What Claude didn't think would happen was how after he spent five days sailing from Port Vebator to a fishing town in Anfiston and rushed to headquarters in Lanu, the negotiations still hadn't concluded. Both sides were in a deadlock.
"What's going on? Didn't we state the requirements of the theatre clearly? What in the world are the nikancha thinking?" Claude thought this matter to be rather weird. The plan had been set and the theatre already had a general outline of their strategic and tactical goals. They only had to wait for the nikancha to come to them and follow the plan before making preparations for the war effort.
Bolonik grimaced and said, "The nikancha want us to provide more advanced firearms. They want to be armed with Aubass Mark 3s, not the inferior Shiksan muskets we obtained as spoils. They also wanted to order cannons and ammunition and be trained on how to use cannons so they can have their own cannoneer units.
"Those were all in our predictions. As long as they were willing to pay, we would agree to their request and even help them form a standardised army so they can resist to a degree. However, they used the excuse of a financial shortage and said they weren't able to pay. They suggested an instalment payment scheme with a ten-year term instead.
"Additionally, they refused our war plans, saying that our plans don't take into account their independence and dignity at all. They said that as war would take place within their territory, the livelihoods of their tribes would be severely affected, so they insisted on keeping the enemy outside of their borders."
"Keeping them outside?" Claude said, taken aback, "Are you sure they're right in the head? How can they even make that kind of demand? They can't be wanting us to send our troops to Cape Loducus to fight the ten Shiksan corps there in a grand battle, right?"
Bolonik shook his head, humoured by the implications Claude voiced. "No, not to that extent. Their heads aren't that far broken. If they had really said that, they couldn't be saved even if we wanted to. We would've given up on all negotiation in that case and watch as their nation gets wiped out.
"Just look at the map and you'll know. The nikancha ambassadors said that they're willing to let us set up a defence line in the area within 15 kilometres of the border between their nation and Cape Loducus, that is to say, a small portion of the eastern and northern mountainous areas. They want our forces to hold the Shiksans off in direct conflict while they provide support from the rear."
"Well aren't they optimistic to even hope that we'll take the bullets for them at the front?" Claude was so taken aback that he even laughed. "Why would they even have the gall to suggest that? Do they think we'll just do what they say? They want to sit back at the rear as we fight the Shiksans in the mountains without paying any cost of their own?"
Bolonik sighed deeply. "You might not know this, but the news the nikancha got from the western coast was the reason Shiks leased Cape Loducus from Fochs to gather their troops was to continue the war with the theatre and finally get back at us for their three prior losses.
"So, the nikancha think that they've been roped into the conflict thanks to us. If their nation wasn't located between our theatre and Cape Loducus, they wouldn't even have to worry about being attacked by the Shiksans. They think their misfortune stems from being sandwiched between the Shiksans and us.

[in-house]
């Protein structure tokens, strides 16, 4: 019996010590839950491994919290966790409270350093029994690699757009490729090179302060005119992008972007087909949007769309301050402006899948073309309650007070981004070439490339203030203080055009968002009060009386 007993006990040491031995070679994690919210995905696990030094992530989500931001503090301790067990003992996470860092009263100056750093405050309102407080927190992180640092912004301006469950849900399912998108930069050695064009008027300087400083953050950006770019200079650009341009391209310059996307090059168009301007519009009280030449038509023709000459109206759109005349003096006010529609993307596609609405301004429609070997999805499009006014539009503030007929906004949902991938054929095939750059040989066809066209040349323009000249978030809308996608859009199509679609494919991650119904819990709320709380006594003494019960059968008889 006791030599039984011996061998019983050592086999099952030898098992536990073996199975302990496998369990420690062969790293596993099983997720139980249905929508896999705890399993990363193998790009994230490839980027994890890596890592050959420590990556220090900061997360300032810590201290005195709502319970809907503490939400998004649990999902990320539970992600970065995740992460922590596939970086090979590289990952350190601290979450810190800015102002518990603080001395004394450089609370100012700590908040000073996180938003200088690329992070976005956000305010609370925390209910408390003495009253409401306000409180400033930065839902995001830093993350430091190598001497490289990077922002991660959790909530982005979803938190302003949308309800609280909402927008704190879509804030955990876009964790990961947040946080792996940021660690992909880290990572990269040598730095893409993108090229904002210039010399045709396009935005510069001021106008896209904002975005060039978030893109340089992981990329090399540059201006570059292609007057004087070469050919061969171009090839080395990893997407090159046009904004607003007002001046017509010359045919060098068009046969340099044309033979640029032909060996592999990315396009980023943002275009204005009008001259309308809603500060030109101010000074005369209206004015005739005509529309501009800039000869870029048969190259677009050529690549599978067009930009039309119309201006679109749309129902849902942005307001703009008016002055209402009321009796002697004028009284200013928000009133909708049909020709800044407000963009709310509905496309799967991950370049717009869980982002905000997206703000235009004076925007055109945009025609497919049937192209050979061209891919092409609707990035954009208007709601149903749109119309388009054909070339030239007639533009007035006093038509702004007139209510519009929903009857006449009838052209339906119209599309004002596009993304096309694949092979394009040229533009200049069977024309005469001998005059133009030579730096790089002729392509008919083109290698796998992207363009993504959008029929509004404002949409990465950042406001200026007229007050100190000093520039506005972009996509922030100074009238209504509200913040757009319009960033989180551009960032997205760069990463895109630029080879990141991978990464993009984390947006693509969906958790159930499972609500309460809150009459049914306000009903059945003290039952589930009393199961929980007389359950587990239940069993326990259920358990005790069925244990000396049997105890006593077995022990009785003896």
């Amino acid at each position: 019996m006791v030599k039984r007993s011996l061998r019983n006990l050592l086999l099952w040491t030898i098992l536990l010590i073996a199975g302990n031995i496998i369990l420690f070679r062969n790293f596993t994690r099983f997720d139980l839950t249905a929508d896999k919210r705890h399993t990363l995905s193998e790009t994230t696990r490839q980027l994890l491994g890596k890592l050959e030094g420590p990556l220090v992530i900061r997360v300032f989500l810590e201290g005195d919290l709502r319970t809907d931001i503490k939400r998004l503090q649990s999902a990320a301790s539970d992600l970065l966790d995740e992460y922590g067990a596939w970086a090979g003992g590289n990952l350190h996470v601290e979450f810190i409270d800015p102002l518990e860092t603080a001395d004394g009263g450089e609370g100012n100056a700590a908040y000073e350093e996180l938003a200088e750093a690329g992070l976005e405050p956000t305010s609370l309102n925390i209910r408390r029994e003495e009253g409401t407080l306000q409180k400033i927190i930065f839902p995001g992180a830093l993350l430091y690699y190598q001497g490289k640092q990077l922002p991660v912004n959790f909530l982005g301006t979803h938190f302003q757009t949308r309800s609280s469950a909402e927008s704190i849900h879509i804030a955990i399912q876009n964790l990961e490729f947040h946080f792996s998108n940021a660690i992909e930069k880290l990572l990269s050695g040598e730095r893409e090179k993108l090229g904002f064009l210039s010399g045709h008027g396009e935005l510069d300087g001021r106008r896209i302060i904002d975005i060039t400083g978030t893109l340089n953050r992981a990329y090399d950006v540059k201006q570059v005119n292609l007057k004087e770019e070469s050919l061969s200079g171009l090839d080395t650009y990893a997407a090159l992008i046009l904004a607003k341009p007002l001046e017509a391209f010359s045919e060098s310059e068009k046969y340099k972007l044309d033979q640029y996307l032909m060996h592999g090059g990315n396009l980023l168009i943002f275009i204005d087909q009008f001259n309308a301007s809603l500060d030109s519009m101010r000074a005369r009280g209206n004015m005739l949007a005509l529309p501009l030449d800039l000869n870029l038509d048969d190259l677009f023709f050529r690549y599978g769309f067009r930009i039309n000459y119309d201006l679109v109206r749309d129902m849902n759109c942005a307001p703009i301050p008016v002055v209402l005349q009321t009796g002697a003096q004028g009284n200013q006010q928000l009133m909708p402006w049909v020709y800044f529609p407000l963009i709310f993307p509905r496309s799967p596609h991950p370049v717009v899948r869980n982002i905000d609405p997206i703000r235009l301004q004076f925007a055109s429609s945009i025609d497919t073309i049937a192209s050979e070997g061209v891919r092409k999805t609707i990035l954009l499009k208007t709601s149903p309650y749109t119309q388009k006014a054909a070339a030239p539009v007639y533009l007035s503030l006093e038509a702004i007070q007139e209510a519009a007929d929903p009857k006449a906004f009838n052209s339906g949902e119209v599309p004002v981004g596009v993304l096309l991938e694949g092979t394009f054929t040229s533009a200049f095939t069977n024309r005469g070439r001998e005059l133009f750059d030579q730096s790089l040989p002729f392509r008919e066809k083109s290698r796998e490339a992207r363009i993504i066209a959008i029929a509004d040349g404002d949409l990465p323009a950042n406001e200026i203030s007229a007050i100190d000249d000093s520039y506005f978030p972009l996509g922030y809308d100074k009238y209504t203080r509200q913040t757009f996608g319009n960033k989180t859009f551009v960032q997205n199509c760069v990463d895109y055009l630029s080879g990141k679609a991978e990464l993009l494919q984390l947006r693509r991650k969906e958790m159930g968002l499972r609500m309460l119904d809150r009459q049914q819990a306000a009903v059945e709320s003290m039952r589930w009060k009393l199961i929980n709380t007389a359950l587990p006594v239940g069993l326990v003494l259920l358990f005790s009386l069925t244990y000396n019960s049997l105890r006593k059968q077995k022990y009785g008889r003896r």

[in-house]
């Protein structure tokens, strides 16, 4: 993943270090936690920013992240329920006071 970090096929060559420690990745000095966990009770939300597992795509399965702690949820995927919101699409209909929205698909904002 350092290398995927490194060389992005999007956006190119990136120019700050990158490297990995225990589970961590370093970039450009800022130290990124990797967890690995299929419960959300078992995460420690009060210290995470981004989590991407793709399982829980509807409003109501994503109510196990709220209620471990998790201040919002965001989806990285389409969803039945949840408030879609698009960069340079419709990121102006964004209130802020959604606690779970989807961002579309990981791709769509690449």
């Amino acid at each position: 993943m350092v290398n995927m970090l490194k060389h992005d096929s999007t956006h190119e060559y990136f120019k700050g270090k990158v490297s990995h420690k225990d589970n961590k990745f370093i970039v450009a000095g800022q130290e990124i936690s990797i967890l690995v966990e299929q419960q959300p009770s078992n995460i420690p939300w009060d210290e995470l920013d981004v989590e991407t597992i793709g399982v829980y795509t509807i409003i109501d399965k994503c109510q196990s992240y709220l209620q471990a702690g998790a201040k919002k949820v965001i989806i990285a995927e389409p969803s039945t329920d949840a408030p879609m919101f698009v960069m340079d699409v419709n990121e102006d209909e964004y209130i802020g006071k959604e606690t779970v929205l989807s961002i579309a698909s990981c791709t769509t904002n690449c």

"The ambassadors say that they only chose to work with us because they have a good relationship with us. They are the ones willing to help us against the Shiksans. If we don't agree to their demands, they'll give up on the northern mountainous coasts and make a path for the Shiksans in Cape Loducus to come straight to Vebator."
"Did the ambassadors really say that? Can I take that as a threat against our theatre?" Claude asked with a cold smile. "Where did they get that kind of bravery to spout something so arrogant to us? I had heard that the nikancha are slimy folk, but I haven't really experienced it myself until now. Do they really think we can't fight this war without their cooperation?
"Even though they're the ones facing the crisis of being wiped out, they want to push all the danger to us. They want to watch us fight the Shiksans while they sit and wait for the spoils. I can be certain that if we agree to their demands, we'll have to pay high transport and labour fees for them to help secure our supply line. Otherwise, our arms would all disappear without a trace."
"Actually, Bick and Skri think we're really pressed for time and believe we should negotiate with the ambassadors to reach a compromise. At least, we must make the nikancha send some of their own troops to defend against the Shiksans as well. They should be willing to put up a fight given that their lives are at stake.
"After all, the first batch of Shiksan corps would arrive in Cape Loducus around the 4th month. Our theatre needs to use the time we have left to form a defence line between the eastern and northern mountainous areas in the nikancha nation. It would take at least 20 days to travel there and time is running short."
Bolonik said that with some hesitation. As the general most proficient in defensive manoeuvres, he knew how important a properly fortified defence line was against an enemy attack, and to do it properly required sufficient time.
"Cease negotiations with the nikancha ambassadors. Leave them hanging for three days. We can't let them push us around like that. All they have to do is to follow our original plans and do what we expect of them! Otherwise, let us watch as their nation gets wiped out. When the Shiksans slaughter a river of blood in their nation and enslave their kin, it'll be too late for them to regret.
"Tell them that I will take over negotiations from this day onward. Any agreement they reach with anyone else won't be recognised. If they want our cannons and advanced firearms, as well as our help to modernise their army, all that will have to be paid in gold and silver. No debts are allowed. We are not rich. We already spared much expense to prepare for this upcoming war and we can spare no more to help them for free.
"Let them cool down for the next three days so they don't make any more unreasonable requests when I go to negotiate with them. Only by following our plan can victory against the Shiksans be ensured and their nation remains intact. Our theatre can also promise to respect the sovereignty of their nation. After we defeat the Shiksans and obtain victory, we will not leave our armies in their nation and have every soldier retreat."
"Bick and Skri won't be happy about this," Bolonik helplessly said, though he gave his tacit approval. "I will send my aide to tell them to stop negotiating with the nikancha and refuse all their demands. We'll tell them the negotiations will begin anew in three more days and you'll be calling all the shots."
This was the biggest gesture of support Bolonik could show Claude, of which Claude was all too aware. Having been in the same position of field marshal, Claude understood how tough it must be for Bolonik to serve as acting field marshal. There were many times when his job wasn't to figure out a solution to problems, but rather, to mediate between conflicts of different aspects in the theatre.